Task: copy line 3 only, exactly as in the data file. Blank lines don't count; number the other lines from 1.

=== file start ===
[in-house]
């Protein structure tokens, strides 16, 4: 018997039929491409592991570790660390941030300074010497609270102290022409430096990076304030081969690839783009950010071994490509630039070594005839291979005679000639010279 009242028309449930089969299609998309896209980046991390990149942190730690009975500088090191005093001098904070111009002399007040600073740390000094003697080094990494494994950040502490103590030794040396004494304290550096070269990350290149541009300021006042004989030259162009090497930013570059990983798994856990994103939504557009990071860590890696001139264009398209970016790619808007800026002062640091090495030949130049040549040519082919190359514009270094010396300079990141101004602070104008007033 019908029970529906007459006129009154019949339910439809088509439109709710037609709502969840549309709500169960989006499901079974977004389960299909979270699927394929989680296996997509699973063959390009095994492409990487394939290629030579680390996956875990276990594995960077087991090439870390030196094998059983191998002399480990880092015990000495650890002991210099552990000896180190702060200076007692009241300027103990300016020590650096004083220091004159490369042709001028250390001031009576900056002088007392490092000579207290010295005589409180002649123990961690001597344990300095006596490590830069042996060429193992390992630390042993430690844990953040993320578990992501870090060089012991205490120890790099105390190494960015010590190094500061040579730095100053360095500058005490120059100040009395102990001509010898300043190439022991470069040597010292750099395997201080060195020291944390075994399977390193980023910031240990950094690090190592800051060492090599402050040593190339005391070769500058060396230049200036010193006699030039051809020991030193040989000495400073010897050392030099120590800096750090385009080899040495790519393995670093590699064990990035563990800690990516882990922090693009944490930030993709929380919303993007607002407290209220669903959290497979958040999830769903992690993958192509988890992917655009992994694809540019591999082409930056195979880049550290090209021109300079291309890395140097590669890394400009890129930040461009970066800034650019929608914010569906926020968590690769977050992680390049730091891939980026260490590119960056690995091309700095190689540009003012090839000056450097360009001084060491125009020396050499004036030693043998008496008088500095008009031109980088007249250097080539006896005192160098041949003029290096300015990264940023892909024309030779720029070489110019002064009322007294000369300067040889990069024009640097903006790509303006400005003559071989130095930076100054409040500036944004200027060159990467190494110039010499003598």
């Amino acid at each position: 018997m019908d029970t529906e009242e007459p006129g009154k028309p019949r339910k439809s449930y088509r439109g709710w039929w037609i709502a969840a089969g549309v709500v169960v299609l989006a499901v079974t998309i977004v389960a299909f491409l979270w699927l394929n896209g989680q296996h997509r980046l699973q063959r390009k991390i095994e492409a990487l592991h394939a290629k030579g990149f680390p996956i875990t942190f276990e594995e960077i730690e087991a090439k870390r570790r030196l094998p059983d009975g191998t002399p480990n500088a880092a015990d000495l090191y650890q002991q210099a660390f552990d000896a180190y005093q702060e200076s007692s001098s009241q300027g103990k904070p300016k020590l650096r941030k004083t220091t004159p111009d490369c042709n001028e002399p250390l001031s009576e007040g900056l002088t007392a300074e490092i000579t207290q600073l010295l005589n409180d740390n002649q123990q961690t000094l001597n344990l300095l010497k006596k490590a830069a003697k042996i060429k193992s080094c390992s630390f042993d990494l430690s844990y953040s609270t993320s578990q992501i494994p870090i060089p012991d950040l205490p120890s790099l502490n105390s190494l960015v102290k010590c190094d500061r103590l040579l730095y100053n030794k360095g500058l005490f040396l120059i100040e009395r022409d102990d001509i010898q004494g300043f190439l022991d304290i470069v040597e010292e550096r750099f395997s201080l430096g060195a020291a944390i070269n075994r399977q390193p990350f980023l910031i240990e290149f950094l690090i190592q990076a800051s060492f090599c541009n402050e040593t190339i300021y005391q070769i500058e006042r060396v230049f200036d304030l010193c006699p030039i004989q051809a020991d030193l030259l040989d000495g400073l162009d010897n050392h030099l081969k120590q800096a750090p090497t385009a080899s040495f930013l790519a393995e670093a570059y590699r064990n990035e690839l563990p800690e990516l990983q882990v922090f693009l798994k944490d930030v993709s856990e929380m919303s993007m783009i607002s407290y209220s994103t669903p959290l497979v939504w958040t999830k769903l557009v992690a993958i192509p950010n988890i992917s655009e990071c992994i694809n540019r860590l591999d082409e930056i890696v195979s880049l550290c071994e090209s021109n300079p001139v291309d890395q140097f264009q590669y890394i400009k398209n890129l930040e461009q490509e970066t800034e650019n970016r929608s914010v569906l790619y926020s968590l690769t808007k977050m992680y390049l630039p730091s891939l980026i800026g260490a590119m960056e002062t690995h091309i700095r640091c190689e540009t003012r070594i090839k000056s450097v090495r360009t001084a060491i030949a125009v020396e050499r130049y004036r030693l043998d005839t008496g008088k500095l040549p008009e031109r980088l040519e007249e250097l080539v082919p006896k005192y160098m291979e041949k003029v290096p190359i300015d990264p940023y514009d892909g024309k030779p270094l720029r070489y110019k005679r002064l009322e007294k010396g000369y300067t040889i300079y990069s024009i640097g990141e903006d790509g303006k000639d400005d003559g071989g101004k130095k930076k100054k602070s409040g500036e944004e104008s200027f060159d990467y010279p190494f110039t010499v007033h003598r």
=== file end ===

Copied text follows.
């Amino acid at each position: 018997m019908d029970t529906e009242e007459p006129g009154k028309p019949r339910k439809s449930y088509r439109g709710w039929w037609i709502a969840a089969g549309v709500v169960v299609l989006a499901v079974t998309i977004v389960a299909f491409l979270w699927l394929n896209g989680q296996h997509r980046l699973q063959r390009k991390i095994e492409a990487l592991h394939a290629k030579g990149f680390p996956i875990t942190f276990e594995e960077i730690e087991a090439k870390r570790r030196l094998p059983d009975g191998t002399p480990n500088a880092a015990d000495l090191y650890q002991q210099a660390f552990d000896a180190y005093q702060e200076s007692s001098s009241q300027g103990k904070p300016k020590l650096r941030k004083t220091t004159p111009d490369c042709n001028e002399p250390l001031s009576e007040g900056l002088t007392a300074e490092i000579t207290q600073l010295l005589n409180d740390n002649q123990q961690t000094l001597n344990l300095l010497k006596k490590a830069a003697k042996i060429k193992s080094c390992s630390f042993d990494l430690s844990y953040s609270t993320s578990q992501i494994p870090i060089p012991d950040l205490p120890s790099l502490n105390s190494l960015v102290k010590c190094d500061r103590l040579l730095y100053n030794k360095g500058l005490f040396l120059i100040e009395r022409d102990d001509i010898q004494g300043f190439l022991d304290i470069v040597e010292e550096r750099f395997s201080l430096g060195a020291a944390i070269n075994r399977q390193p990350f980023l910031i240990e290149f950094l690090i190592q990076a800051s060492f090599c541009n402050e040593t190339i300021y005391q070769i500058e006042r060396v230049f200036d304030l010193c006699p030039i004989q051809a020991d030193l030259l040989d000495g400073l162009d010897n050392h030099l081969k120590q800096a750090p090497t385009a080899s040495f930013l790519a393995e670093a570059y590699r064990n990035e690839l563990p800690e990516l990983q882990v922090f693009l798994k944490d930030v993709s856990e929380m919303s993007m783009i607002s407290y209220s994103t669903p959290l497979v939504w958040t999830k769903l557009v992690a993958i192509p950010n988890i992917s655009e990071c992994i694809n540019r860590l591999d082409e930056i890696v195979s880049l550290c071994e090209s021109n300079p001139v291309d890395q140097f264009q590669y890394i400009k398209n890129l930040e461009q490509e970066t800034e650019n970016r929608s914010v569906l790619y926020s968590l690769t808007k977050m992680y390049l630039p730091s891939l980026i800026g260490a590119m960056e002062t690995h091309i700095r640091c190689e540009t003012r070594i090839k000056s450097v090495r360009t001084a060491i030949a125009v020396e050499r130049y004036r030693l043998d005839t008496g008088k500095l040549p008009e031109r980088l040519e007249e250097l080539v082919p006896k005192y160098m291979e041949k003029v290096p190359i300015d990264p940023y514009d892909g024309k030779p270094l720029r070489y110019k005679r002064l009322e007294k010396g000369y300067t040889i300079y990069s024009i640097g990141e903006d790509g303006k000639d400005d003559g071989g101004k130095k930076k100054k602070s409040g500036e944004e104008s200027f060159d990467y010279p190494f110039t010499v007033h003598r």